Something truly extraordinary happened in 2020 for me. I had a pivot. That’s what my career coach Maureen called it anyway.
Pivot. What a beautiful way to describe one turning 50 and launching into a vocation never before attempted. For me it was venturing into the world of real estate which I had long desired to attempt.
Since even a ramshackle shotgun speaks to me, there was no doubt that I would enjoy my subject matter. I love a house, be they big ones, tiny ones, brand new, Yellow Fever-era. No matter the style I envision a tweak or two and picture a soul thriving in that very space; both bringing to life and being brought to life symbiotically.
John and I had the honor of meeting Habitat for Humanity and Fuller Center for Housing founder Millard Fuller on a few occasions. He explained succinctly the power of home:
“What Habitat does is much more than just sheltering people. It’s what it does for people on the inside. It’s that intangible quality of hope.”
Hope and home. Yes. Houses are not merely the mirror of their inhabitants but the frame inside which a life story unfolds; an entity whose square footage, kitchen and backyard serve as co-conspirators alongside those of us actually doing the living. These structures we call home not only shelter us but rejoice in celebrations, grieve in losses and ultimately provide a safe place to fall.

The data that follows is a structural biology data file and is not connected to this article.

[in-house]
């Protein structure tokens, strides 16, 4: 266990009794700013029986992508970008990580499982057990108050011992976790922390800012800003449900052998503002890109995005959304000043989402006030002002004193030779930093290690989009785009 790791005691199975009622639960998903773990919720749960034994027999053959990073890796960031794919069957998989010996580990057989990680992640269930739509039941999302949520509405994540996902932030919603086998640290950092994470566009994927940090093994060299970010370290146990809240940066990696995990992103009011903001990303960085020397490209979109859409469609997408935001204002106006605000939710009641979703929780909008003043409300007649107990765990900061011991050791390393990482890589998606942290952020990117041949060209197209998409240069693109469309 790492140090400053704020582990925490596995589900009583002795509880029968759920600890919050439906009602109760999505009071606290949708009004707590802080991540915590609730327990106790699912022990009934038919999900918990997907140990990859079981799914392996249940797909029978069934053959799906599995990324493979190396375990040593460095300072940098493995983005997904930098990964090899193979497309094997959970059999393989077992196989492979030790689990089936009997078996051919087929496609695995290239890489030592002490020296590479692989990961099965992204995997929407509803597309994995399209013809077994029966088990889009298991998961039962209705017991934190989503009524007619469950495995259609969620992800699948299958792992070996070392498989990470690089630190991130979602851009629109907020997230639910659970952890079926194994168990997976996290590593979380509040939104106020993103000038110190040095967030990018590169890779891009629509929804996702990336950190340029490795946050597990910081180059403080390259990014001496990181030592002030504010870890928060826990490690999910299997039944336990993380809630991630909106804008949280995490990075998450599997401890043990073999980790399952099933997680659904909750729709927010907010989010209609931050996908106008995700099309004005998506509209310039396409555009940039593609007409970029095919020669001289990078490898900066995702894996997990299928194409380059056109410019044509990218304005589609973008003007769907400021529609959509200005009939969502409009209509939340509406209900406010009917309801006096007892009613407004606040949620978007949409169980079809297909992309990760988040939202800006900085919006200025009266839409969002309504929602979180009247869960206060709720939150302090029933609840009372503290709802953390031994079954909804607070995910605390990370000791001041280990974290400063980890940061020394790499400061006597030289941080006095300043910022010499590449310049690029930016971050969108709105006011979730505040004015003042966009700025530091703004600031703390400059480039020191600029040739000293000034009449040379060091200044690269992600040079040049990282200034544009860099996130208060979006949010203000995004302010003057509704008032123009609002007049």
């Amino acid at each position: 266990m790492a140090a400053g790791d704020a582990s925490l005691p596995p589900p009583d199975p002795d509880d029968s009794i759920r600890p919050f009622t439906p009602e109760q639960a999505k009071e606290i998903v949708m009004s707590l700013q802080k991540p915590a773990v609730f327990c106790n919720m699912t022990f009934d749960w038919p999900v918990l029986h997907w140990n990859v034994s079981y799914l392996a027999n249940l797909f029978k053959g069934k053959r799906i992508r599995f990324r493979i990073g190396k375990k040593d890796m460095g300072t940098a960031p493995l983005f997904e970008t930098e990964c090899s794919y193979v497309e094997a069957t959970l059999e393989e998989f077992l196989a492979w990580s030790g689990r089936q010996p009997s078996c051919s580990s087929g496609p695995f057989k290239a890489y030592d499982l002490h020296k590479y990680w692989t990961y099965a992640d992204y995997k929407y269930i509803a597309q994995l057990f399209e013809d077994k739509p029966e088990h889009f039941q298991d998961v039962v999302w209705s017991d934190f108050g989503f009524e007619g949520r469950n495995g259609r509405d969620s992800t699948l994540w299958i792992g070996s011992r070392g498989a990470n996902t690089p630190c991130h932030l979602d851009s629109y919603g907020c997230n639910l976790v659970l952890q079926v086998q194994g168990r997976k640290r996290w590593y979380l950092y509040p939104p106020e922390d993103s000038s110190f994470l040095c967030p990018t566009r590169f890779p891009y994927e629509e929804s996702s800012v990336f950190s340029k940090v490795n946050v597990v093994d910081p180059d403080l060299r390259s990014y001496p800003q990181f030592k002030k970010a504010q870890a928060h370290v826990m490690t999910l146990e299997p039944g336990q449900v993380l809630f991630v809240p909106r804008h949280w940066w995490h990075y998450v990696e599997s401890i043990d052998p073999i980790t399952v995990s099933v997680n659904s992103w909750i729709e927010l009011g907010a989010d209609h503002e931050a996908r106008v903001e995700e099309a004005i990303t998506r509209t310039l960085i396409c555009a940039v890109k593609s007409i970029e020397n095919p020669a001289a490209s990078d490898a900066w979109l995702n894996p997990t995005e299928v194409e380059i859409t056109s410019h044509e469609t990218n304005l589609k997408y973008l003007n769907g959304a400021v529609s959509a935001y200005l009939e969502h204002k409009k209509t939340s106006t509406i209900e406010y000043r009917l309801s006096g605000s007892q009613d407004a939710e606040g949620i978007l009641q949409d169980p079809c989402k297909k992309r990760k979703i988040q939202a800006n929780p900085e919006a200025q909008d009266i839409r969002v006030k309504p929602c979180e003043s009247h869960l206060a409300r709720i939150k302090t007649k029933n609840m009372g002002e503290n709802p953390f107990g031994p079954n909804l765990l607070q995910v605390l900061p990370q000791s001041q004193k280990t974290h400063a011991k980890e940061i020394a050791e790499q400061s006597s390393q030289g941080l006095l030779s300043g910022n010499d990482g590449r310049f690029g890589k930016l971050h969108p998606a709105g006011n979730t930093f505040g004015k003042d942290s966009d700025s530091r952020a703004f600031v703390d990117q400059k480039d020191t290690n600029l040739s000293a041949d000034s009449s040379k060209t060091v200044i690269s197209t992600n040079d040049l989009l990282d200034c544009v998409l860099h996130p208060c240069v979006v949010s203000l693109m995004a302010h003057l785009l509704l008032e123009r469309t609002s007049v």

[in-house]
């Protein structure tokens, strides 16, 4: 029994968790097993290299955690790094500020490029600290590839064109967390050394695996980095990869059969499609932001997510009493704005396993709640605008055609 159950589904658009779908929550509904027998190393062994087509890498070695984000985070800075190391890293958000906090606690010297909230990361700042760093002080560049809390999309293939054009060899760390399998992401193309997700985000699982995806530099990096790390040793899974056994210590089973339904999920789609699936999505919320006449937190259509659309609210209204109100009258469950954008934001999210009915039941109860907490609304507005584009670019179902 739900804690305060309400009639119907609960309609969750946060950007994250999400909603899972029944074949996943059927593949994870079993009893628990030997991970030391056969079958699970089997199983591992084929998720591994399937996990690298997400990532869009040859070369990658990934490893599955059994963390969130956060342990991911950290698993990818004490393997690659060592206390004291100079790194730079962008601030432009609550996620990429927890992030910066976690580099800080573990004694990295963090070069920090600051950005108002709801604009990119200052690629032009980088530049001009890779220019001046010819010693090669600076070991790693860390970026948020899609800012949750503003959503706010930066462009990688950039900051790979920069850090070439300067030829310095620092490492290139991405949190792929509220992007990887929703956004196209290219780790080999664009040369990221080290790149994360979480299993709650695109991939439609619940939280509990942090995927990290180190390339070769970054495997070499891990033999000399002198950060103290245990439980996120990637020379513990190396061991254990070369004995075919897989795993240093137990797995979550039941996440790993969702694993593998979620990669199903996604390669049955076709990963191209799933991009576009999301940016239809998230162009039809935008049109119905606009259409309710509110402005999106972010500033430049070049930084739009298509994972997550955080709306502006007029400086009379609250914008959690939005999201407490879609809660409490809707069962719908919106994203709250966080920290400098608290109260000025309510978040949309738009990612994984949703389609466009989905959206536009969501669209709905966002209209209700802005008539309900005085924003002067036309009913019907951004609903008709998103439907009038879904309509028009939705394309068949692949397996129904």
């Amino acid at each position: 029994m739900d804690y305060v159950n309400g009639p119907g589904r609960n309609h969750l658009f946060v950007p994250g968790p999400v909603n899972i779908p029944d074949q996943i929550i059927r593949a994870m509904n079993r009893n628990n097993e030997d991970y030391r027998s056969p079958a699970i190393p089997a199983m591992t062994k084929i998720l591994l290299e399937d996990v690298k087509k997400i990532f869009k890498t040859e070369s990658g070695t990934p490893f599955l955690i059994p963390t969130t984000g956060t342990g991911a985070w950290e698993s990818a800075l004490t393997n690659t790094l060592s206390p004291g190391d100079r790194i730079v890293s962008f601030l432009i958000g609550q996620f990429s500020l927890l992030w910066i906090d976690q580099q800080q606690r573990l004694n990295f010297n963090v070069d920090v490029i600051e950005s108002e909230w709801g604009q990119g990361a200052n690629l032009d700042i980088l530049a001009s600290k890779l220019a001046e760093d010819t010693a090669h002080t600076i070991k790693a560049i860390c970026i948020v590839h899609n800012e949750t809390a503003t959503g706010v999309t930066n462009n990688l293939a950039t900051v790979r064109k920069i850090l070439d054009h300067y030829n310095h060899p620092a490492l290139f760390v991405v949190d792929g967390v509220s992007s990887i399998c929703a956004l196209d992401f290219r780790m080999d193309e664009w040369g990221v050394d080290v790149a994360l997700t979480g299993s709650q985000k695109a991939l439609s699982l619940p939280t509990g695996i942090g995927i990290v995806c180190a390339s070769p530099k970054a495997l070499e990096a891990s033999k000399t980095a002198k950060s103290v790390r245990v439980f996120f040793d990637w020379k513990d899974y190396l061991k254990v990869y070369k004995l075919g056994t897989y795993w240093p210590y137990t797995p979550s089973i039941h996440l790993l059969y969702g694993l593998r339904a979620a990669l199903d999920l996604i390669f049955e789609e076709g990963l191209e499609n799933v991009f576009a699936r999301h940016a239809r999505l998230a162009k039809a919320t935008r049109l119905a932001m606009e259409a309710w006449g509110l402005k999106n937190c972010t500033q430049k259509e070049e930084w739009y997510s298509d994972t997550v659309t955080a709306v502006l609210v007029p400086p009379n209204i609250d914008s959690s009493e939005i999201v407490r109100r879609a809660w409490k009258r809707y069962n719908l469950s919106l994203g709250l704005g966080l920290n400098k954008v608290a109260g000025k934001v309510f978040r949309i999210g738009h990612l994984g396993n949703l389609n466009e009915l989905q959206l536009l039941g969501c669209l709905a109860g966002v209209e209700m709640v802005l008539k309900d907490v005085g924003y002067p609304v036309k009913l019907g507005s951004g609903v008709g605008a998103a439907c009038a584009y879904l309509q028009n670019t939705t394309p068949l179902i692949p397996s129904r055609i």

I had the honor of listing a home just two doors down this summer. A precious family bought it and this holiday adorned their home like a gingerbread house in the best way. The family has a toddler and I cannot fathom what magical stirring he feels when he sees the celebration on his roof each night. I highly recommend having as many toddlers in your life as possible, especially as neighbors.
As I walked this cold morning (more to gaze at the beautiful moon than to exercise) I was struck by the joy that their house emitted. There was no missing the much-needed joyful message in this very challenging year.
I read the lights of home as a little love notes to one another even if that is not the owner’s intention. The sparkles reach out to me in cheer and even hope like the star which guided people to the Christ child. Obviously the inflatable, Santa-capped Minion may not be a deep conveyance of the nativity mystery, yet it still brings tremendous hope and joy as I walk down Patton Avenue.
How about you? What does home mean to you?